Green tea, sugar...bring the temperature down.

Green tea, sugar…bring the temperature down.

Then, I poured off about 2/3 of the LIVE Soda into a glass to drink…the rest was then swirled to suspend the dregs in the remaining soda, and poured into the tea. I topped the jar with a piece of sanitized cheesecloth and a rubber band and now we wait to see if it works.

Let's see what happens!

Let’s see what happens!

It will probably be a month, give or take a week, to know if a SCOBY is going to form. If it does, the next batch should go faster.

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Day 125 July 4th! Brew Day! Saison!

Supplies for brewing today.

Supplies for brewing today.

After some glitches in finding what I needed to brew today and an unexpected trip to Raleigh, I finally got a late start on brewing today. This is what I brewed: Hi Nelson Saison    By FuzzyMittens Recipe specifics: Style: Saison Batch size: 5.0 gal OG: 1.076 FG: 1.000 Bitterness (IBU): 35.5 Color (SRM): 5.1 ABV: 7.5% (my calculator puts this at 9.98%) Grain/Sugars: 11.00 lb Pilsner (Belgian), 78.6%   (Had to substitute German) 1.00 lb Munich 6L, (German), 7.1% 1.00 lb Cane Sugar, 7.1% @ 10 minutes 0.50 lb Flaked Wheat, 3.6% 0.50 lb Flaked Oats, 3.6% Hops: 1.00 oz Nelson Sauvin (AA 13.0%, Pellet) 60 min, 35.5 IBU 0.50 oz Nelson Sauvin (AA 13.0%, Pellet) 0 min, 0.0 IBU 1.50 oz Nelson Sauvin (AA 13.0%, Pellet) dry hop Recipe Notes: Use Belle Saison yeast. Add tea to secondary. Tea is made with half pound of flowers steeped in half gallon of hot water. Mash @ 148 and boiled for 60. The brew went well today. I brewed in the BIAB method. (Brew in a Bag).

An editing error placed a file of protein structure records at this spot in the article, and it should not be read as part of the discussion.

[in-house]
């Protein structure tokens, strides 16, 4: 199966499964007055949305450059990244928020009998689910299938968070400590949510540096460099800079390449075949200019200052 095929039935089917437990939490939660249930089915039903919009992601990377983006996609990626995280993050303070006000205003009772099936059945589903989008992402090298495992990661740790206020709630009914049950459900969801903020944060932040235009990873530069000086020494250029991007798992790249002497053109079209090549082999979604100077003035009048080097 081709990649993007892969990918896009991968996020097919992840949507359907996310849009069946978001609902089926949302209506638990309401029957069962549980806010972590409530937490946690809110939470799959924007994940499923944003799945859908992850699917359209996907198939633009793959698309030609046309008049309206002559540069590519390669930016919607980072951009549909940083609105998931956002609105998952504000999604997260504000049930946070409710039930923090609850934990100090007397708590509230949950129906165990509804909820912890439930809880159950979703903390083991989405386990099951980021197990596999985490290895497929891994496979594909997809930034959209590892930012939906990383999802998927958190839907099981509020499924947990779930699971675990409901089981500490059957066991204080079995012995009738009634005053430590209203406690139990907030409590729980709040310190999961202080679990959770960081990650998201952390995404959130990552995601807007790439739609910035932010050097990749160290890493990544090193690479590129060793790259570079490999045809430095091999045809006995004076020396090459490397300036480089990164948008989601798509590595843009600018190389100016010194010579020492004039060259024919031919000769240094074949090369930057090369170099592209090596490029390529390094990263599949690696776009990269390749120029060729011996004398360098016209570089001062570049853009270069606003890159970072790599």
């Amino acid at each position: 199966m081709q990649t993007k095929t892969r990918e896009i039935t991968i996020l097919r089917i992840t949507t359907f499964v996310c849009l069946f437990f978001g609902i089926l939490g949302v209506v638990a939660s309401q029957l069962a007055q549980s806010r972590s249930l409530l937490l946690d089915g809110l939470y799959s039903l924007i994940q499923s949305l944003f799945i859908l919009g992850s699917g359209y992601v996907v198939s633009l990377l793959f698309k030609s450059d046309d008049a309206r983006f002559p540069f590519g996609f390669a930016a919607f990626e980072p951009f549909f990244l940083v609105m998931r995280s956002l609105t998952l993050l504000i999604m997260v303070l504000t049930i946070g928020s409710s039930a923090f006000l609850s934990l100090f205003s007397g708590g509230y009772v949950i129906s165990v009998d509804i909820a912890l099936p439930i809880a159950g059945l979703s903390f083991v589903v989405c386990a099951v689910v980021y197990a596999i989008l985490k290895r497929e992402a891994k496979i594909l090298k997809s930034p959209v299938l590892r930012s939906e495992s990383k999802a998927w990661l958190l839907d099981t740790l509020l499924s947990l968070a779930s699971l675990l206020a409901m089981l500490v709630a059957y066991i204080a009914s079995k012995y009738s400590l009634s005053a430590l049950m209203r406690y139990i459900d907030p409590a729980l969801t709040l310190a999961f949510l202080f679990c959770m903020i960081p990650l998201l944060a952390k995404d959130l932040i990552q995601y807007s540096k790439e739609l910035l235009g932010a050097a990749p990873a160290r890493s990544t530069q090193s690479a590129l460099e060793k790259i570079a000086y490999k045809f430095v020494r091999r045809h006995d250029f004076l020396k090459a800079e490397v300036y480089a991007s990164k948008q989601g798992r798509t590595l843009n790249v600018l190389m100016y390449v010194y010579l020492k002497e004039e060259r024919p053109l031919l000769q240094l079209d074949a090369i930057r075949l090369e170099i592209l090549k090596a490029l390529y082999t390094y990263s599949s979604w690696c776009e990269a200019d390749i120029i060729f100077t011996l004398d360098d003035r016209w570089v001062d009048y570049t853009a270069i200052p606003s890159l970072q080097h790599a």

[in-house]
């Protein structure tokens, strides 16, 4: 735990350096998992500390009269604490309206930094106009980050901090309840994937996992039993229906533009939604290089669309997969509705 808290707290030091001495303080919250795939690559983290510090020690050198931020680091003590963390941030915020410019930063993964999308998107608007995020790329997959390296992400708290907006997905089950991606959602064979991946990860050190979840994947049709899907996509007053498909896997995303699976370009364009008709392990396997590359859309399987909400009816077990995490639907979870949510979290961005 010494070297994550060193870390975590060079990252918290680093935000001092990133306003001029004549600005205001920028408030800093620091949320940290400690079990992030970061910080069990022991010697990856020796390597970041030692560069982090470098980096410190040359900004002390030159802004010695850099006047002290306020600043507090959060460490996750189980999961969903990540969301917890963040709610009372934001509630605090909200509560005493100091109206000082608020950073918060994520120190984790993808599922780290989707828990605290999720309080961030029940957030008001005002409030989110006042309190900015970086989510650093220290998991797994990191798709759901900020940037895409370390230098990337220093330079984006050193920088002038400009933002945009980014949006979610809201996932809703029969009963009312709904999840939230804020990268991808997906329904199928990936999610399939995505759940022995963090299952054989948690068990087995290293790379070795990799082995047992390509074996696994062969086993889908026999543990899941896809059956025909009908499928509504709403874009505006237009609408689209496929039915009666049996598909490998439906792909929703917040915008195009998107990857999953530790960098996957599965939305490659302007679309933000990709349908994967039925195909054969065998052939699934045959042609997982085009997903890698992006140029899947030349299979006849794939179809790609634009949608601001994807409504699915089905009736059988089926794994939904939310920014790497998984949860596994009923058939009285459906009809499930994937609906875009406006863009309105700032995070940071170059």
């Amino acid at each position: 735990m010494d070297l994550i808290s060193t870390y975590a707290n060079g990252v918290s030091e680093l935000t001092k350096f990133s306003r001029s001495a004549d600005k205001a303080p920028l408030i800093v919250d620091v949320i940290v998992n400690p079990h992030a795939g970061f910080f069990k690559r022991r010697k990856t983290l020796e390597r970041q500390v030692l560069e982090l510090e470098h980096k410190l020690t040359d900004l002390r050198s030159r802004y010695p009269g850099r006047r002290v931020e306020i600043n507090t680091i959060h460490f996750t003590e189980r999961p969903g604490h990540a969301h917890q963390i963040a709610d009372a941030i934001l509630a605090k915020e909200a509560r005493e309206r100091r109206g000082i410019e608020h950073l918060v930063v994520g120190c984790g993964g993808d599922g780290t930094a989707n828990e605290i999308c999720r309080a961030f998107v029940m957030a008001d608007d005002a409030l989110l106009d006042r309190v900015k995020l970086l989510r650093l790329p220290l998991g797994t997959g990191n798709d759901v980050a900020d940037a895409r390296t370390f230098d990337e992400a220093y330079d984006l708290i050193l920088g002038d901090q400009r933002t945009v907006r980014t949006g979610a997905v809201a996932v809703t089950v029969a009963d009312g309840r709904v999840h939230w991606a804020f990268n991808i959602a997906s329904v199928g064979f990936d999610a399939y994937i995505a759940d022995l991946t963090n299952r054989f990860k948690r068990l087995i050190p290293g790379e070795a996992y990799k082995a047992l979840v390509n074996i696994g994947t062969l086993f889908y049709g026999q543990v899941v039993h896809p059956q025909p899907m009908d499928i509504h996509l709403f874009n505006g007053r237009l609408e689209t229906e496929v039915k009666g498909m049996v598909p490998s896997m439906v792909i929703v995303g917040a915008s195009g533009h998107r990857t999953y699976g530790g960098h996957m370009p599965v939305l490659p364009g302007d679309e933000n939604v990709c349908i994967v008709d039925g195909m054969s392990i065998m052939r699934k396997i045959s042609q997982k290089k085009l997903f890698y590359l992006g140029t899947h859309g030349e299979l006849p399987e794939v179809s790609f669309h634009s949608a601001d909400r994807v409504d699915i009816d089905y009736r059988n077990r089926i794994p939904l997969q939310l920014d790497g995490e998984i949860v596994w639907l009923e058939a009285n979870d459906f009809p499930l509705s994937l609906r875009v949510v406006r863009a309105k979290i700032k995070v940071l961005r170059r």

(BIAB) Brew in a bag

(BIAB) Brew in a bag

I did have to make a grain substitution, but they are VERY close, so it shouldn’t be a problem. This brew really gets interesting later, when it gets dry hopped with 1-1/2 oz of Nelson Sauvin and in secondary fermentation along with a tea made with dried hibiscus flowers.

Dried Hibiscus F;owers

Dried Hibiscus F;owers

After chilling the wort, I used my new little oxygen tank set up to oxygenate the wort for about two minutes. That should give a healthy yeast action and get fermentation started faster. I wound up with about 6 gallons of wort, but, after the trub and racking, it will likely be back to around 5 gallons. OG is 1.068; a little lower than target of 1.076, but I believe others brewing this recipe were in the same range. If the experience of others holds true in fermentation, the FG would be around 1.004; rather than 1.000 and that would result in an 8.4% ABV. That’s plenty! Looks like the original recipe may have incorrect numbers. OG of 1.076 and FG of 1.000 would be 9.98% ABV, not the 7.5% listed. 10:00 pm No action in the blow off, so I put a heating pad under the bucket on the lowest setting. The original brewer of this recipe talks about ramping the temp up to 90F for the first week, I think. This Belle Saison yeast is supposed to take off fast, especially with the oxygen boost I gave it. Hmmm.

By the way, I put the tepache outside and it is starting to get a little action in the airlock tonight.